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The Effectiveness of Your Nonprofit’s Strategic Plan Hinges on Six Simple Words

Creating a compelling strategic plan can be fun. You and your team embark on a journey of organizational discovery, generating big ideas with the right stakeholders, and dreaming about the impact your nonprofit can make. These are inspirational and energizing activities. But, it’s like deciding to get in shape. You plan, buy the gym membership and workout gear, yet nothing has changed yet. The important (and sometimes hard) part is getting out of your warm bed on a cold February Monday morning and getting to the gym.

The hard part is executing the plan.

Everyone has a dream. The ambitious make that dream a goal. The motivated build a plan. The successful execute.

– Mark Harari

To achieve success, you must stay committed to your plan each and every day, even as the environment changes, people leave, and budget constraints arise. And to do that, you need to follow these six simple words: 

A well-built strategic plan is valuable. It’s incumbent on you to prioritize the work of bringing it to fruition. It’s not always easy, but it is possible, and it’s rewarding. Here’s how.

Set Clear Objectives that Align With Your Strategic Vision

Your strategic plan is a framework to guide your organization to achieve its mission and fulfill its vision. It consists of a series of aspirational goals and a description of what success looks like. The first step to ensure that you have an actionable plan is to set clear strategic objectives. A good objective has a few parts.

1. Strategic Objectives are the things you want to accomplish by the end of the plan (e.g., 3-5 years). Each objective should:

  • Explicitly move your organization toward achieving its vision. If it doesn’t do that, it doesn’t belong in your strategic plan.
  • Succinctly state the specific outcome you plan to achieve. Keep this to one sentence, no more.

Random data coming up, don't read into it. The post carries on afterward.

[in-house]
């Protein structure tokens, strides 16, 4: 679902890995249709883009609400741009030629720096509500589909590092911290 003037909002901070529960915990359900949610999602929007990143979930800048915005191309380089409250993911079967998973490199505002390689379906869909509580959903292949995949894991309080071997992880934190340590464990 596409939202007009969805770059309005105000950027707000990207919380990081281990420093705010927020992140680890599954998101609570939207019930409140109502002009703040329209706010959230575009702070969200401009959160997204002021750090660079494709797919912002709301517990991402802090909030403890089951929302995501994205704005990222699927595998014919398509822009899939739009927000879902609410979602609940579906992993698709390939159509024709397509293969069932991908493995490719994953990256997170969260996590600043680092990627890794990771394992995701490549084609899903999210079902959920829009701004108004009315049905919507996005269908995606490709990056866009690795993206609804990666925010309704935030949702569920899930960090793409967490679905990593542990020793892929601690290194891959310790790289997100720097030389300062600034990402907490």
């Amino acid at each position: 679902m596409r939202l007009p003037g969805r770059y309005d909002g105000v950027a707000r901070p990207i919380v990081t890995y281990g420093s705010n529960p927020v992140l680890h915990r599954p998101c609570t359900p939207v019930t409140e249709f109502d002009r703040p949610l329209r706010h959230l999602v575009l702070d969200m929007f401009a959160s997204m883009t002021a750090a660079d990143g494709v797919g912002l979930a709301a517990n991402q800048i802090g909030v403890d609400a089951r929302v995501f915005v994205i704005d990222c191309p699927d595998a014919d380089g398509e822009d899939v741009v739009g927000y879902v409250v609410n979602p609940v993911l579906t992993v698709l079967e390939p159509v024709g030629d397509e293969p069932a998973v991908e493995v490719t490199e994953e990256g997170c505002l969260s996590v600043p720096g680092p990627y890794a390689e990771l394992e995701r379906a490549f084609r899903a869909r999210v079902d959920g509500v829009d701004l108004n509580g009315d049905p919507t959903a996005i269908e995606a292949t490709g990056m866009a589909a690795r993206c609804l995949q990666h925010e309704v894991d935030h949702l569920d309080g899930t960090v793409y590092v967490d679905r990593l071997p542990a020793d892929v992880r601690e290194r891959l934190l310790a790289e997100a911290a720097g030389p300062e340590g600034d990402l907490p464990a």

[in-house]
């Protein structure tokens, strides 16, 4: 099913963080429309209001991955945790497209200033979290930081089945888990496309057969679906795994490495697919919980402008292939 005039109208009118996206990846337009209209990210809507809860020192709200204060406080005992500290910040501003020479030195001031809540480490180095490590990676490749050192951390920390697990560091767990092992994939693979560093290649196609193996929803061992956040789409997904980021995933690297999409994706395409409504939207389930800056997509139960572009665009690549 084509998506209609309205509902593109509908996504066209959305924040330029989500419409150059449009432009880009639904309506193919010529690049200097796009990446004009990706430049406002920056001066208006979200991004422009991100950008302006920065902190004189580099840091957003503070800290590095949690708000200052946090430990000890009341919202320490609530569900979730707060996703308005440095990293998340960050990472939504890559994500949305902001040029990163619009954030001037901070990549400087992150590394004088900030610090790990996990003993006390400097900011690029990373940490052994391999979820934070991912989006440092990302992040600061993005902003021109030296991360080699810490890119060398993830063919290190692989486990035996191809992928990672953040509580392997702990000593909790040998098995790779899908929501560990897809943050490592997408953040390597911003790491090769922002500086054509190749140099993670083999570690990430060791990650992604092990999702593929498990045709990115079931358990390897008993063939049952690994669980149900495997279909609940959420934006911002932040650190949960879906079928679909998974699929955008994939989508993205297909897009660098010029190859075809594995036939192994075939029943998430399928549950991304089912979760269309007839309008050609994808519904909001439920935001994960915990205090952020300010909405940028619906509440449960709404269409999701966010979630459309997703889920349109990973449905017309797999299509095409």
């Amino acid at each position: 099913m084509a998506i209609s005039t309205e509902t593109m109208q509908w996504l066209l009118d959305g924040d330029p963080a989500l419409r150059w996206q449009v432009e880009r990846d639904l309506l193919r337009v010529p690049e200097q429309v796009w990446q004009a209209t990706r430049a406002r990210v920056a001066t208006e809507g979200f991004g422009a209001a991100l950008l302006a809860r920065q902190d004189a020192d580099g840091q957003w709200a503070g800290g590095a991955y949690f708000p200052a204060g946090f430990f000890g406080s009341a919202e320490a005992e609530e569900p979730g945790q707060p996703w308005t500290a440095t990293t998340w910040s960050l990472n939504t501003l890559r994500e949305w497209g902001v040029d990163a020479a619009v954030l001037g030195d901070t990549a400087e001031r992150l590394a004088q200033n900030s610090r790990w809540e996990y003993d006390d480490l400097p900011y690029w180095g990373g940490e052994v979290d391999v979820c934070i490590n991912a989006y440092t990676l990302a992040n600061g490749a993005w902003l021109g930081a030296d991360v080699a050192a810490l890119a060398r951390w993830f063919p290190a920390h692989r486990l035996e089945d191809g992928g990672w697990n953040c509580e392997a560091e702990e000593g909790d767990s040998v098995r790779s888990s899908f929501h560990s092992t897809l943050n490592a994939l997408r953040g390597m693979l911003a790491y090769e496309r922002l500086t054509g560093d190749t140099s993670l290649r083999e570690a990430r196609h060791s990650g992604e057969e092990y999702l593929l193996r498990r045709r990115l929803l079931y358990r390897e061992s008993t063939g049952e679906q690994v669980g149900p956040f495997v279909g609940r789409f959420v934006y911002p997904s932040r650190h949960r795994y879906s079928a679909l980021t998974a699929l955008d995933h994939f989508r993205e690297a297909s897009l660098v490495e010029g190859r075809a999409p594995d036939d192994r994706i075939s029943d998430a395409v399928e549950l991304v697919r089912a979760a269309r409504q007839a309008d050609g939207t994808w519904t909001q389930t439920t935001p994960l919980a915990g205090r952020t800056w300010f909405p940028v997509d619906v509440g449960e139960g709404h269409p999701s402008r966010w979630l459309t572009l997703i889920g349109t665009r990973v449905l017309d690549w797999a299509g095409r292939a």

• Include a short narrative expounding on the impact the objective will make once achieved. This is like a mini-vision that orients the team around the objective’s overarching purpose.

2. Measures define success. What are the things we will measure to let us know how close we are to achieving the objectives? Each measure should include a baseline (where we are today) and a target (where we want to be by the end of the plan).

3. Initiatives describe the work we need to do to “move the needle” on the measures (aka projects). They have defined tasks, due dates, and people accountable. Each initiative should have one person responsible for it. If everyone is responsible then no one is responsible.

Strategic Planning Frequently Asked Questions

Strategic planning is a journey of discovery that begins with asking the right questions. In this resource, you’ll find answers to the fundamental questions that will put your nonprofit organization on the path to success.

Establish a Clear Timeline for Achieving the Objectives

Creating a realistic timeline requires you to think about implementation in two ways. First, you’ll need to chart out how long it will take to complete each task and subtask using sound project management principles. And second, you’ll need to ensure your team has the bandwidth to do the work.

For example, say one of your nonprofit’s strategic goals is to build a performing arts center. One objective within that goal might be to launch a capital campaign to raise the funds needed to build the building. That objective might be further broken down into a series of deliverables such as hiring a campaign consultant and conducting a feasibility study. Each of these should be assigned to a responsible party and tied to a specific deadline. 

In addition to creating a clear timeline, you should…

  • Appoint a plan manager. This person is responsible for overseeing the implementation of the plan, defining which tasks must be completed in any given month, quarter, and year, and scheduling/convening meetings to keep the team focused and accountable.
  • Use a project management tool (something like SmartSheet, Asana, or Basecamp) to help monitor the implementation of the initiatives. These tools can provide a structured process to design, monitor, and maintain the implementation of your plan.